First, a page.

1Translational and Clinical Research Institute, Newcastle University, Newcastle-upon-Tyne, United Kingdom. Electronic address: David.Jones@ncl.ac.uk.
2Translational and Clinical Research Institute, Newcastle University, Newcastle-upon-Tyne, United Kingdom; Freeman Hospital, Newcastle-upon-Tyne, United Kingdom.
3Translational and Clinical Research Institute, Newcastle University, Newcastle-upon-Tyne, United Kingdom.
4Dept of Human Genetics, University of Cambridge, Cambridge, United Kingdom.
5Bioinformatics Support Unit (BSU), Newcastle University, Newcastle-upon-Tyne, United Kingdom.
6School of Natural and Environmental Science, Newcastle University, Newcastle-upon-Tyne, United Kingdom.
7Liver Unit, St James' Hospital, Leeds, United Kingdom.
8University Department of Hepatology, UEA Medical School, Norwich, United Kingdom.
9Liver Unit, Royal Free Hospital, London, United Kingdom.
10NIHR Nottingham Biomedical Research centre at Nottingham University Hospitals NHS Trust, Nottingham, United Kingdom.
11Queen Elizabeth Hospital, Birmingham, United Kingdom; Toronto Centre for Liver Disease, University of Toronto, Toronto, Canada.
Background: Uncertainty exists about how best to identify primary biliary cholangitis (PBC) patients who would benefit from second-line therapy. Existing, purely clinical, ursodeoxycholic acid (UDCA) response criteria accept degrees of liver biochemistry abnormality in responding patients, emerging data, however, suggest that any degree of ongoing abnormality may, in fact, be associated with an increased risk of adverse outcomes. This cohort study explores the link between response status, the biology of high-risk disease and its implications for clinical practice.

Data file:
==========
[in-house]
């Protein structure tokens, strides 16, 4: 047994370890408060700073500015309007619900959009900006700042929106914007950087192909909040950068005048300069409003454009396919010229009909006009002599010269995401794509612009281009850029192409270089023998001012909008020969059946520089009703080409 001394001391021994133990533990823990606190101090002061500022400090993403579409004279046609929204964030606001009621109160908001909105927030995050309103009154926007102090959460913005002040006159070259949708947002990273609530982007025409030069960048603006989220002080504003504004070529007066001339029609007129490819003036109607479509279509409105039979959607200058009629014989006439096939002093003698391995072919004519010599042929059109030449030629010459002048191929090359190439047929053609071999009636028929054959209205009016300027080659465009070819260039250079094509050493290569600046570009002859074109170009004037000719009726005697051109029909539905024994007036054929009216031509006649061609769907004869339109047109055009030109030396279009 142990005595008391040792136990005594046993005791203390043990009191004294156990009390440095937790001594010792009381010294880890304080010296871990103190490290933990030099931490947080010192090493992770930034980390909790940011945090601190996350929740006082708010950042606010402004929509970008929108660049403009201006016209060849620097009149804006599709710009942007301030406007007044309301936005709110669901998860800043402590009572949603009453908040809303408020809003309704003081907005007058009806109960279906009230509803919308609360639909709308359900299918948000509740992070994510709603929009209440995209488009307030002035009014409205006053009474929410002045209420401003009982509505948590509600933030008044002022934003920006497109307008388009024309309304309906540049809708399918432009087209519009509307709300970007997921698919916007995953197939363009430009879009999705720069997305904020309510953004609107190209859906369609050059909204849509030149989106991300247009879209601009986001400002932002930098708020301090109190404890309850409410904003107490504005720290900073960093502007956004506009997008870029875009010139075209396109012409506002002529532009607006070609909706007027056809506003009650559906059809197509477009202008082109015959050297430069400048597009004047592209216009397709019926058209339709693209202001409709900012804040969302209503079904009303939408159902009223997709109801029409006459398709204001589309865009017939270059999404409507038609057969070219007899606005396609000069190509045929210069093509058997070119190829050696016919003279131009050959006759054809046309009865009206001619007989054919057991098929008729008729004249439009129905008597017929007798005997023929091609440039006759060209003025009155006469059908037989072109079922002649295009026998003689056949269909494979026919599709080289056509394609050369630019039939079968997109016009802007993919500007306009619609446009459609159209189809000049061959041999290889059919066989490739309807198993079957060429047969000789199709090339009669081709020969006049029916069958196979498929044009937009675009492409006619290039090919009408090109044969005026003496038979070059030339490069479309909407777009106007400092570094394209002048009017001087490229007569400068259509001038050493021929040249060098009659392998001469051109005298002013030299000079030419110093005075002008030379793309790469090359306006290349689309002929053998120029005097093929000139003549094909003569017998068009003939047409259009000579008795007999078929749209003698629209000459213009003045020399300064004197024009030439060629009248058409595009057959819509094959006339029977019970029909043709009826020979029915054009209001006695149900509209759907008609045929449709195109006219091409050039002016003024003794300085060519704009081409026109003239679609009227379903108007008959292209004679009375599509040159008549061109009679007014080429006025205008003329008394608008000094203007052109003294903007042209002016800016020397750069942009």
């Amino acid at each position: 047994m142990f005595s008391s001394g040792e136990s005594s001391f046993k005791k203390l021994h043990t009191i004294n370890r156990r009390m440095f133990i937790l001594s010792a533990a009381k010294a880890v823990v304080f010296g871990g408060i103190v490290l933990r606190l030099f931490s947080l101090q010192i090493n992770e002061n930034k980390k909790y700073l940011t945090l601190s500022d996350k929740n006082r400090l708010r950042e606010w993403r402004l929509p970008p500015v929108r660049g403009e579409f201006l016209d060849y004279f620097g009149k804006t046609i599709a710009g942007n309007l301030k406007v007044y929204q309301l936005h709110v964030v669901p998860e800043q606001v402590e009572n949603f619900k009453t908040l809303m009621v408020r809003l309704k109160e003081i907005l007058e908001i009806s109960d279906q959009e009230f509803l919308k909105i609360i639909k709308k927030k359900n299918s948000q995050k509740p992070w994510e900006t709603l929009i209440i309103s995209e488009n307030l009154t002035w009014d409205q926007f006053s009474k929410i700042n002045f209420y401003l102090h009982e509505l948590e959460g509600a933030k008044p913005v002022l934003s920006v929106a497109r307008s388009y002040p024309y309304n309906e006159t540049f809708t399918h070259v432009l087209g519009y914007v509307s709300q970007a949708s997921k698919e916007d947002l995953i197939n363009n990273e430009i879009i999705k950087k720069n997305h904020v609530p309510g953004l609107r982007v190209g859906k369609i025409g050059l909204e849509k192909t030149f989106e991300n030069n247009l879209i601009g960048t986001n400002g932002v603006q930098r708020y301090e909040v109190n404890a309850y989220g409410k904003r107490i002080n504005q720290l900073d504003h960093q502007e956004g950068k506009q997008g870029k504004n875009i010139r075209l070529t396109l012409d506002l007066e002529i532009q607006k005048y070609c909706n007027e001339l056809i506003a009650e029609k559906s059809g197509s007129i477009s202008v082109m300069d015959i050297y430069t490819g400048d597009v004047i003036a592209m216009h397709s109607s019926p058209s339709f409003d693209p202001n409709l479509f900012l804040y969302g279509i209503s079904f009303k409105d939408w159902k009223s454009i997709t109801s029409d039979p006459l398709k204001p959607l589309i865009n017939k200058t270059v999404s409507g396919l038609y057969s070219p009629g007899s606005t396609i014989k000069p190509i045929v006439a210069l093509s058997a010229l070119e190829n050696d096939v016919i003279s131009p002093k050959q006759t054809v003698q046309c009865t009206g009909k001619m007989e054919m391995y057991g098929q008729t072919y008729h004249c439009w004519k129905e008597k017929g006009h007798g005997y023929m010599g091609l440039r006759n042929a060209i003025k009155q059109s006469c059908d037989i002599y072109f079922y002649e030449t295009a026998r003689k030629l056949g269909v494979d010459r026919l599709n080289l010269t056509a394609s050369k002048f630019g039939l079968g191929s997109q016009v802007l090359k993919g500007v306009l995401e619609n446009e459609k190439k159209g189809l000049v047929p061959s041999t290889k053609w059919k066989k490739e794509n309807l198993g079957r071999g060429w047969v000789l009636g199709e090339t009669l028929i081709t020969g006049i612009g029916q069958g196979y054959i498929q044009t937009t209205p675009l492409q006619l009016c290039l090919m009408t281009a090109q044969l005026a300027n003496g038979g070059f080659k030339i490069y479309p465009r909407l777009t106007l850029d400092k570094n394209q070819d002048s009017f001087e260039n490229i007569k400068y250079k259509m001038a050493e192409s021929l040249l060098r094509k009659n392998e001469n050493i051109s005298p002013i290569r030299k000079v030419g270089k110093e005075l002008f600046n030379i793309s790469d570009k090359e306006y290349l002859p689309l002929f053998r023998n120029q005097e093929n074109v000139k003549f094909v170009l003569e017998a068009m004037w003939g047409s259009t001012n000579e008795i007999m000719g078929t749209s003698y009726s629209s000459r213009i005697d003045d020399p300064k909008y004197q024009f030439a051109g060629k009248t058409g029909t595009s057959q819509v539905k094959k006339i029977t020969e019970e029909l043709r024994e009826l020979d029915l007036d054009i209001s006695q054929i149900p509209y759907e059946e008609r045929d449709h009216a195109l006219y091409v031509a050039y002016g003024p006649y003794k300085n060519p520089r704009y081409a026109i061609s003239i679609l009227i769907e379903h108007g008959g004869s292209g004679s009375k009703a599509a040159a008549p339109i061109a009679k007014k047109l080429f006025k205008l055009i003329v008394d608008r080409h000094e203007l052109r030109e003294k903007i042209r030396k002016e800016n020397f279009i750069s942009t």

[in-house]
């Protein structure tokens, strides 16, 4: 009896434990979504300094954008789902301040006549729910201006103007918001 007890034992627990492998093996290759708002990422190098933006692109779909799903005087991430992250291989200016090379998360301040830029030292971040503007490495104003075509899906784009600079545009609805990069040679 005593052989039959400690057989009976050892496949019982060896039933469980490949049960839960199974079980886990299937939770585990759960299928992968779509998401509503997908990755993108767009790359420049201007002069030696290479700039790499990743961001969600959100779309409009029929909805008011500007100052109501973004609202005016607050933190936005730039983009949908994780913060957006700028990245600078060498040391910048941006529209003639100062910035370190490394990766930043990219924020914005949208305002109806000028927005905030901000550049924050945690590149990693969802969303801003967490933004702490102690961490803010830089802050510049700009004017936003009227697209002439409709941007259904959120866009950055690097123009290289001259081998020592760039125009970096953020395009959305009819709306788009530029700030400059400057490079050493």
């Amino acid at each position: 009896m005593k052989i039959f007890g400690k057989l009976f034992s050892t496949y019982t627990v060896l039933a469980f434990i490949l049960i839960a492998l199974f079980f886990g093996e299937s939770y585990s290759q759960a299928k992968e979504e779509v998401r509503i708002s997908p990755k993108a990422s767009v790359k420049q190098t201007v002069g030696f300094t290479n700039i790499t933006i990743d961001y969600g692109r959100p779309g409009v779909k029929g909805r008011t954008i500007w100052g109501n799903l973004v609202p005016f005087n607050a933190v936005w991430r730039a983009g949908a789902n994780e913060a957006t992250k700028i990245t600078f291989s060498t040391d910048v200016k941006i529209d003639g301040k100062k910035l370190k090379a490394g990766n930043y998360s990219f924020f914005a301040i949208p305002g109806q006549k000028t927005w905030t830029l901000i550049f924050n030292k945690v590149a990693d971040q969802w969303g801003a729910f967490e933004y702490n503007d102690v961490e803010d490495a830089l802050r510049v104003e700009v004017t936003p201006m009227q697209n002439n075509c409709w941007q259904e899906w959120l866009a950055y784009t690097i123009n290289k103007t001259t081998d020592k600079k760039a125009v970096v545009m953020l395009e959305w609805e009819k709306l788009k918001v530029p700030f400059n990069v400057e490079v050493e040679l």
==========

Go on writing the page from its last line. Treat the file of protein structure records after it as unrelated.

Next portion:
Methods: Proteomics, exploring 19 markers previously identified as remaining elevated in PBC following UDCA therapy, were performed on 400 serum samples, from participants previously recruited to the UK-PBC Nested Cohort between 2014 and 2019. All participants had an established diagnosis of PBC and were taking therapeutic doses of UDCA for greater than 12 months. UDCA response status was assessed using Paris 1, Paris 2 and the POISE criteria, with additional analyses using normal liver blood tests stratified by bilirubin level. Statistical analysis using parametric t tests and 1-way ANOVA.
Findings: Disease markers were statistically significantly higher in UDCA non-responders than in responders for all the UDCA response criteria, suggesting a meaningful link between biochemical disease status and disease mechanism. For each of the criteria, however, marker levels were also statistically significantly higher in responders with ongoing liver function test abnormality compared to those who had normalised their liver biochemistry. IL-4RA, IL-18-R1, CXCL11, 9 and 10, CD163 and ACE2 were consistently elevated across all responder groups with ongoing LFT abnormality. No statistically significant differences occurred between markers in normal LFT groups stratified by bilirubin level.
Interpretation: This study provides evidence that any ongoing elevation in alkaline phosphatase levels in PBC after UDCA therapy is associated with some degree of ongoing disease activity. There was no difference in activity between patients with normal LFT when stratified by bilirubin. These findings suggest that if our goal is to completely control disease activity in PBC, then normalisation of alkaline phosphatase and bilirubin should be the treatment target. This would also simplify messaging around goals of therapy in PBC, benefiting both patients and clinicians.
Funding: Funding by the UK Medical Research Council (Stratified Medicine Programme) and an independent research grant by Pfizer. The study funders played no role in the study design, data collection, data analyses, data interpretation or manuscript writing.